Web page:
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How to Protect Yourself from Phishing

How to Protect Yourself from Phishing

Friday, October 21, 2022

Identity thieves become more clever as the world continues to advance and evolve. As a result, scammers constantly develop new and nearly undetected ways to trick their targets.

Identity thieves become more clever as the world and technology continue to advance and evolve. As a result, scammers constantly develop new and nearly undetected ways to trick their targets. The most common way to be defrauded online is through Phishing. This year's report from the Anti-Phishing Working Group (APWG) reveals that the number of phishing attacks has risen dramatically in recent years. It is a significant problem that threatens individuals and businesses alike.

Such attacks are common these days and are very hard to avoid. Let's be honest. Cybercriminals are a crafty bunch. But worry not! This article is intended to help you and your business protect yourself against phishing attacks. We'll give an overview of the characteristics of Phishing, how these attacks work, and steps to identify them and defend yourself from Phishing Attacks.

What is Phishing?

One of the most common security threats you should be aware of is Phishing. Phishing is when someone tries to trick you into revealing personal information, such as your Social Security Number, credit card number, bank account password, or other sensitive info. Unfortunately, many people fall for these phishing scams because they come from a legitimate source.

In simple words, Phishing is mostly a fake login page of any official website created by Phisher, or you can call them black hat hackers, and this page is hosted on a server & then the link of the fake page is given to the victim and when the victim clicks on the link. The login page is shown to him, and he submits his data to it. The Phisher receives this data. A person submits his information because a phisher or black hat hacker pretends to be an official member of that organization or company, & a person doesn't know that the link he has clicked and submitted their information is fake because the counterfeit looks the same as an official link.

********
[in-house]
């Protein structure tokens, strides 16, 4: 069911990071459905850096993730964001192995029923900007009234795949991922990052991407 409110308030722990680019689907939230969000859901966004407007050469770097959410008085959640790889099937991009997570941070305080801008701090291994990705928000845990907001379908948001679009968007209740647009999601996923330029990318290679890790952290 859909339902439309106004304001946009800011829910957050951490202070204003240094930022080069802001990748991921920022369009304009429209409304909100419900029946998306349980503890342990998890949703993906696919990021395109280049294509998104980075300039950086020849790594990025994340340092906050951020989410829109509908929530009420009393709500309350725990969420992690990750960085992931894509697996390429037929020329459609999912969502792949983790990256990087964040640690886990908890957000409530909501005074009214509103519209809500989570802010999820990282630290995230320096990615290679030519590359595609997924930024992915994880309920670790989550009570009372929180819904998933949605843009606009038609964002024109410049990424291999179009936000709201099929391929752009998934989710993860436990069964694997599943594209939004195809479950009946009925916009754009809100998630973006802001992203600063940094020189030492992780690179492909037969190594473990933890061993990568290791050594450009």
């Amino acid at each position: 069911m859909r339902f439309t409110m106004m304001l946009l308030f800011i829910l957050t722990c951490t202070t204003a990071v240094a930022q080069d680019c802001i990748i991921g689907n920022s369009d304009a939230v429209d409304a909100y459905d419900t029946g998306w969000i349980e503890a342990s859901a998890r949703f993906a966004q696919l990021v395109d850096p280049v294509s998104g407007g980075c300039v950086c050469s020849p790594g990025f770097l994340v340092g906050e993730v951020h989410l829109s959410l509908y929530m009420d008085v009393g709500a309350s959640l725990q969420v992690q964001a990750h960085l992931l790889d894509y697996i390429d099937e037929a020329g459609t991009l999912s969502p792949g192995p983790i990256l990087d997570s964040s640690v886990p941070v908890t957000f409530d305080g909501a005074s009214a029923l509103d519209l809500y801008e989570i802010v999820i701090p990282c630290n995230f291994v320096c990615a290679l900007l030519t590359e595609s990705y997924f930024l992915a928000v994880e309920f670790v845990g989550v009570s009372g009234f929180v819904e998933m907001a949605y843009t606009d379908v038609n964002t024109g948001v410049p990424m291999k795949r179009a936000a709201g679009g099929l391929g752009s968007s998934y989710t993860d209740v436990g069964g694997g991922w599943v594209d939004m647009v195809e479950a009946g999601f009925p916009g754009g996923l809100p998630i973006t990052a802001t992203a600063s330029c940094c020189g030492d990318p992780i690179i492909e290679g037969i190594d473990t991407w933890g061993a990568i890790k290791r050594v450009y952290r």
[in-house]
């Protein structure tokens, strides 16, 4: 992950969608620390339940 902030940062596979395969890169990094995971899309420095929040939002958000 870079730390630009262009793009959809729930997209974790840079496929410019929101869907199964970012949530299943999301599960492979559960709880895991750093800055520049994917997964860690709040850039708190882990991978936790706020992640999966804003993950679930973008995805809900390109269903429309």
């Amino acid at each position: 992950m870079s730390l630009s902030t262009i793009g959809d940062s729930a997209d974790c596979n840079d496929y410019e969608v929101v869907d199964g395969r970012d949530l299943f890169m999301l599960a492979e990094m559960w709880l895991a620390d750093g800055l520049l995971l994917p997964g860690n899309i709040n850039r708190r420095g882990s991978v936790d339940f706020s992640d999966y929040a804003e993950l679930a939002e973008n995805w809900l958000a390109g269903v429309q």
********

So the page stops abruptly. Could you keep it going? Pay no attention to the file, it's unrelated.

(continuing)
Phishing aims to get victims' sensitive personal data by using emails, phone calls, and text messages, or sometimes you can get a phishing link on social media accounts. If it's done through email, scammers use misleading emails that pretend to be from a legitimate entity to trick an individual into clicking on a malicious link or downloading malware, for example. Some phishing scams are done over the phone (voice phishing) or through text messages (SMS). Regardless of the technique used, any phishing goal is always to convince an individual they need sensitive information, so they'll later take advantage of it illegally. If you receive a suspicious message it asks for any of that sensitive information, don't provide it. Instead, change your passwords immediately. Never give those things out in an email.

How to Identify a Phishing Attack

Phishing attacks come in many different shapes and sizes. Nonetheless, they all have specific characteristics that help us identify them as potential phishing attacks. In addition, most phishing attacks can be broken down based on what they try to get the victim to do.

Handing over sensitive information: These messages try to trick people into thinking they're talking to a trustworthy source. The email comes from a hacker looking to get your usernames and passwords. These emails are often highly authentic, with logos, legitimate content formatting, etc. However, they'll ask you to click on a link that will take you to a malicious web page where you provide your username and password, allowing the hacker access to your accounts.

Downloading malware: When you receive an email with a suspicious attachment, it's essential to assume the worst. These types of phishing emails try to trick you into unknowingly downloading malware. They come from a familiar or trustworthy source and are designed to convince you to download infected files. However, that's not the only thing dangerous emails can do. For example, if a friend's or coworker's account was hacked, hackers could send you a "resume" with malicious code embedded in it. And imagine if HR staff received an email from someone who pretended to be a job candidate!